Many species of leaf-roller caterpillars use an unexpected strategy when escaping from predators. In just one-tenth second or less, they curl into a hoop or wheel and then rapidly roll, bounce, or tumble to safety. Their rotation is clocked at more than 200 revolutions per minute (rpm) with a speed of 20 centimeters per second. Scaling up to our size, the caterpillar motion is equivalent to a person running at nearly 100 miles per hour.
The unusual caterpillar motion is called ballistic rolling. How it produces sufficient power for ‘take off' in near-instantaneous time is yet to be discovered. However accomplished, this is one of the fastest self-propelled wheeling behaviors known in nature.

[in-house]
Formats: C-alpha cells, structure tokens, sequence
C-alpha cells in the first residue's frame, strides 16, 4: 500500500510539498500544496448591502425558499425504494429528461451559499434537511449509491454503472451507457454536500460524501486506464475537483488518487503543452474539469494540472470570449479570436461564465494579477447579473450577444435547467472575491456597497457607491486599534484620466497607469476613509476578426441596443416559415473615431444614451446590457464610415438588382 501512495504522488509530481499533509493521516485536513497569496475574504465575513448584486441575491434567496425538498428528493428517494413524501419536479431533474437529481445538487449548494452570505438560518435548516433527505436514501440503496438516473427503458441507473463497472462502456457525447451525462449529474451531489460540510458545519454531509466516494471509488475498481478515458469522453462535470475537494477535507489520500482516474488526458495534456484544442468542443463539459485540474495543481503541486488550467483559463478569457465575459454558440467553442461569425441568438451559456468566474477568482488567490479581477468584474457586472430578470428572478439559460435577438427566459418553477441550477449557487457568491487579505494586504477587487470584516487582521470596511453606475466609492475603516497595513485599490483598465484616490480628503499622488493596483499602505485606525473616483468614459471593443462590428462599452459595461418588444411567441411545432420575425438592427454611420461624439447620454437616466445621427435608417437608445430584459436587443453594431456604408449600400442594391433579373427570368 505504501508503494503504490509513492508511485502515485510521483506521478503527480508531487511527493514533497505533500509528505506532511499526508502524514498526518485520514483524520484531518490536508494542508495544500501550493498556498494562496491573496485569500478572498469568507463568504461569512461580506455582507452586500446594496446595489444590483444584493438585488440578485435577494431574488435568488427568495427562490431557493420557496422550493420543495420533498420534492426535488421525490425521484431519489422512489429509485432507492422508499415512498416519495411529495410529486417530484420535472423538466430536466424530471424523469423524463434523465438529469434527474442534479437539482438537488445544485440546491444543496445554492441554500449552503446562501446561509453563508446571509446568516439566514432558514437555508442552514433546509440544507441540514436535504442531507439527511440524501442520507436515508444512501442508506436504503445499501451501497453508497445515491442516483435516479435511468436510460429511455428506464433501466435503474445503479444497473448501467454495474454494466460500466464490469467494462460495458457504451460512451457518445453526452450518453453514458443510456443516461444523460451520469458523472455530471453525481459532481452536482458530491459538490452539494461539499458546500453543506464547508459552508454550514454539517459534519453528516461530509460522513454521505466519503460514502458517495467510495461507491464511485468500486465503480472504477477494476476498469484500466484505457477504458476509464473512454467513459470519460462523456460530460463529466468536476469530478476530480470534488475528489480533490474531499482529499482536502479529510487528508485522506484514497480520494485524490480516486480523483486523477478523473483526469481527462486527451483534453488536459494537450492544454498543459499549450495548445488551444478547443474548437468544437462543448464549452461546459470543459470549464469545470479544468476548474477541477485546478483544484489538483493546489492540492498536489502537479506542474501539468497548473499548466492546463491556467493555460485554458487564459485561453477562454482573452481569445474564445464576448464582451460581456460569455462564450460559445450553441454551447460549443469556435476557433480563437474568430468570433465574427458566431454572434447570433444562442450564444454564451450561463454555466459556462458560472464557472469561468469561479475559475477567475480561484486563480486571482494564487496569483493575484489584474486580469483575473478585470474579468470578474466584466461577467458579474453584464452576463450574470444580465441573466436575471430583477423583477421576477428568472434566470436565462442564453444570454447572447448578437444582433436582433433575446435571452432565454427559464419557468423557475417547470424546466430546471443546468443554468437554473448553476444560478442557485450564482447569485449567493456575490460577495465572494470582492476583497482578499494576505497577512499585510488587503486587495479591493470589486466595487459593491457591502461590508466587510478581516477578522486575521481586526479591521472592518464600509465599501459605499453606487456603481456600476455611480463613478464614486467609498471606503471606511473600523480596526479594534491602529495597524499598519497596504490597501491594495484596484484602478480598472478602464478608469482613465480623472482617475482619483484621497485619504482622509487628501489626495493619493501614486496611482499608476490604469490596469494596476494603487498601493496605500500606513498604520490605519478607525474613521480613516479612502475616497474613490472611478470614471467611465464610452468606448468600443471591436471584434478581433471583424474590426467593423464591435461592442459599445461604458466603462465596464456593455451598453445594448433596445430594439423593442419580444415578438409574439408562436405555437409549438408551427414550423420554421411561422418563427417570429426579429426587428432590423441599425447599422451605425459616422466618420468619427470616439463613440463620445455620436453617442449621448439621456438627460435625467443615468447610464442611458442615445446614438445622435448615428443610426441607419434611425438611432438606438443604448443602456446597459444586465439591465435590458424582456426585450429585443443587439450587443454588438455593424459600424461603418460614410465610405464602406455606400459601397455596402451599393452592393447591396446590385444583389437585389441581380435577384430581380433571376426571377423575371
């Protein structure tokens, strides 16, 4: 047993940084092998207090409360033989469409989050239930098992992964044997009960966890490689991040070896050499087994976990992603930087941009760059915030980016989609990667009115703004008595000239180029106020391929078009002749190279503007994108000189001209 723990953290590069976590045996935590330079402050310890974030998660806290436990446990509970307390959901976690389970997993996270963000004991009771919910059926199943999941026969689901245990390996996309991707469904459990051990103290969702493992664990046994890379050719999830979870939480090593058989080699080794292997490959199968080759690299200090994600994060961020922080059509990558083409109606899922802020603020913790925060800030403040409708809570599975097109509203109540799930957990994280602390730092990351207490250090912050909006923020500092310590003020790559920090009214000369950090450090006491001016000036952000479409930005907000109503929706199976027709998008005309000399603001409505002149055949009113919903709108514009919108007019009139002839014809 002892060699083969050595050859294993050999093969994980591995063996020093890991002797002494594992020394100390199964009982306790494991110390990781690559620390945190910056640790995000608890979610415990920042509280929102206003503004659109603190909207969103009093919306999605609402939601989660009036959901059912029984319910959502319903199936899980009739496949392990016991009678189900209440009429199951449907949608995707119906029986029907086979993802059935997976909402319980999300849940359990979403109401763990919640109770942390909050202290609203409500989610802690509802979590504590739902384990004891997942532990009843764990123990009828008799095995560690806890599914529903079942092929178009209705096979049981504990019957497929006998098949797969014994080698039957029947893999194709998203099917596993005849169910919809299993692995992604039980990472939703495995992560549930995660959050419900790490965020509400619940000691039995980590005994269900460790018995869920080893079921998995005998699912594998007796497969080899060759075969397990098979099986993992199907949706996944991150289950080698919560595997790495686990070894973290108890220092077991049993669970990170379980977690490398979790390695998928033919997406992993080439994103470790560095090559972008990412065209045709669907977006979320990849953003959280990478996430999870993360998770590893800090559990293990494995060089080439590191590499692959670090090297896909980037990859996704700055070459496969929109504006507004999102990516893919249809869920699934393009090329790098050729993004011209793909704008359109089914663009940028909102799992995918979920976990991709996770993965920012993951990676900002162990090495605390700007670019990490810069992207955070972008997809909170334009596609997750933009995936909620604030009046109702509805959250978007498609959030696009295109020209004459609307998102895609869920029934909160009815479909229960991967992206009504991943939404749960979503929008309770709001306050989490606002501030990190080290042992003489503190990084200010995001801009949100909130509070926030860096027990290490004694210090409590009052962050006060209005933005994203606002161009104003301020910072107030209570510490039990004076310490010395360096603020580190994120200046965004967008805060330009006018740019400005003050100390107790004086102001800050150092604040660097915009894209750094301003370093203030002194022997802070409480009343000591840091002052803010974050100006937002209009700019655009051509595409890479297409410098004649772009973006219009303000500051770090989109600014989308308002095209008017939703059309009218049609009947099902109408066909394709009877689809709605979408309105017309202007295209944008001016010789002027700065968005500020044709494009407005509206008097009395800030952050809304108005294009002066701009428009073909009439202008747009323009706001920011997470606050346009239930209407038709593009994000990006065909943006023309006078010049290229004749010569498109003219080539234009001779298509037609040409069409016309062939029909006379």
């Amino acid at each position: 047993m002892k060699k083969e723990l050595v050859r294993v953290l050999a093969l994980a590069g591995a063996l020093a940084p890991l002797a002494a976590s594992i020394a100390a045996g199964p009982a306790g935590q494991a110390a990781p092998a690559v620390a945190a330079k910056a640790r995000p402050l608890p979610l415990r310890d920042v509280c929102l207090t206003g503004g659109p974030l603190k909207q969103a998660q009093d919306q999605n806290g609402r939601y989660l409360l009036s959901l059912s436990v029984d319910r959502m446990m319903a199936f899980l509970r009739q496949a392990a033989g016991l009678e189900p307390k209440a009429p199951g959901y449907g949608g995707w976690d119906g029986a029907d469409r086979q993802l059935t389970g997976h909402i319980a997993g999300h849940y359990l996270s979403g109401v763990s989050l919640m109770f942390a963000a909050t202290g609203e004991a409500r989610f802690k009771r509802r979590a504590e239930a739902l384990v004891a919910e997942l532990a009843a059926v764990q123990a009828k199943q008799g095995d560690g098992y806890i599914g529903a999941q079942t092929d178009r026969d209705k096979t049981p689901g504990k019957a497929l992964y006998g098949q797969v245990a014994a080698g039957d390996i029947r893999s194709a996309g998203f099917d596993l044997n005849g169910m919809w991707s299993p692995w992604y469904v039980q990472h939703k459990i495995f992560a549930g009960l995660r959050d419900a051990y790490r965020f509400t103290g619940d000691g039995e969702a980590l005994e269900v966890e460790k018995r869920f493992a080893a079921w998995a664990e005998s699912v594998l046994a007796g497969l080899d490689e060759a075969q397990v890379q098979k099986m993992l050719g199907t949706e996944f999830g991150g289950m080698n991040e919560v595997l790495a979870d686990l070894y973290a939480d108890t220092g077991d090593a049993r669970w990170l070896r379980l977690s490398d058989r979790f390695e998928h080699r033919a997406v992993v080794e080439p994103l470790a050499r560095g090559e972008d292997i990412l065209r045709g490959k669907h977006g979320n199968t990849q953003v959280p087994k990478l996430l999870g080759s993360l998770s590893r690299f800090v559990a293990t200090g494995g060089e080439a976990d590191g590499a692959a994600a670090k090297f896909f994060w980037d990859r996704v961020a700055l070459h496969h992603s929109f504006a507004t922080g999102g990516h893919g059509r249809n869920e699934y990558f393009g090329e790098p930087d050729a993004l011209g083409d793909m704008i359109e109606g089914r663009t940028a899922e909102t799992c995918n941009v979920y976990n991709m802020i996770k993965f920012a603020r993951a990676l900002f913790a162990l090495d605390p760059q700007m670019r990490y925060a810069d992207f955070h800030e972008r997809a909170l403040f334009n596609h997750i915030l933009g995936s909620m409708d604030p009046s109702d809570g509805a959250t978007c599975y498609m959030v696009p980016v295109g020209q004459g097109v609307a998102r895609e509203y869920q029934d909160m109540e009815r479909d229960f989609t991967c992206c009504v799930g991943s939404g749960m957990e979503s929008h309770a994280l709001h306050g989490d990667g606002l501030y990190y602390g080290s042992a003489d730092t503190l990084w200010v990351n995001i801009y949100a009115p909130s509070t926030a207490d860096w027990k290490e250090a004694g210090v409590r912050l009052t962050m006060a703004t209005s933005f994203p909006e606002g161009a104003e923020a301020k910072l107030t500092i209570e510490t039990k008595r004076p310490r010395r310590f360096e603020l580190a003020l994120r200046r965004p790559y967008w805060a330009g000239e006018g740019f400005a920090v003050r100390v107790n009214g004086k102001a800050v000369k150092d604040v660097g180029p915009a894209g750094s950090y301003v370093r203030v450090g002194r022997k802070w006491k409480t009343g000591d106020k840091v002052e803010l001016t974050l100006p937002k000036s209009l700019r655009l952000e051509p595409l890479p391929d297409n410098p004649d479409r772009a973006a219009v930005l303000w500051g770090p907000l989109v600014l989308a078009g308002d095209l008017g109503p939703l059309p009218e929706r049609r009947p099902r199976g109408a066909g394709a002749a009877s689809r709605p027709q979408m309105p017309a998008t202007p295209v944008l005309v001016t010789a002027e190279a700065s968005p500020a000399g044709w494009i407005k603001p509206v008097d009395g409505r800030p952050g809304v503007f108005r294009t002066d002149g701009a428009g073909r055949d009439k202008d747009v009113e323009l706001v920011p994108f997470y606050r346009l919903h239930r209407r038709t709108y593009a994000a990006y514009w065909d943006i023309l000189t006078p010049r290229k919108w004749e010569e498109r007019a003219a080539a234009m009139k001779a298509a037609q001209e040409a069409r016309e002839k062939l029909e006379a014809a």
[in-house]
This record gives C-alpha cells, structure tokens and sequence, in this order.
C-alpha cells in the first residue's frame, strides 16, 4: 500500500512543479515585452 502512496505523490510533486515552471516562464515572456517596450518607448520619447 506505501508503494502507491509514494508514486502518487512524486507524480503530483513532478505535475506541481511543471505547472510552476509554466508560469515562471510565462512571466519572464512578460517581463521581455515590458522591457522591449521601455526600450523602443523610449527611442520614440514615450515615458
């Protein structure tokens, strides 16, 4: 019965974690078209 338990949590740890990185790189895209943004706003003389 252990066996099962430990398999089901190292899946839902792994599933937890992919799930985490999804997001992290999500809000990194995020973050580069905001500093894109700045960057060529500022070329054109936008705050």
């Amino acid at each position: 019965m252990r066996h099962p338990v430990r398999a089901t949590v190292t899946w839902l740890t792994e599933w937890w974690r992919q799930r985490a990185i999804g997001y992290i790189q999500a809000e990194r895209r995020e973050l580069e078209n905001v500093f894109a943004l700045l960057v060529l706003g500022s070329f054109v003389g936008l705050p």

Researchers at Tufts University, Massachusetts, have duplicated the caterpillar motion with a flexible silicone rubber robot which they call the GoQBot. Electronic control allows the tube to rapidly bend and then roll forward.
One research application is the improvement of current robotic devices. We already have snake-like robots which can maneuver across uneven terrain where the usual leg configuration has difficulty. However, the remaining problem is slowness of their movement. None of the current limbless robots match the speed and efficiency of the caterpillar's rolling locomotion. Some of the laboratory experiments resemble the comical whirring of the legs of a roadrunner. Caterpillars are instructing us on building the next generation of small robots.
Lin, H.T., G. G. Leisk and B. Trimmer. 2011. GoQBot: a caterpillar-inspired soft-bodied rolling robot Bioinspiration & Biomimetics 6: 1-14.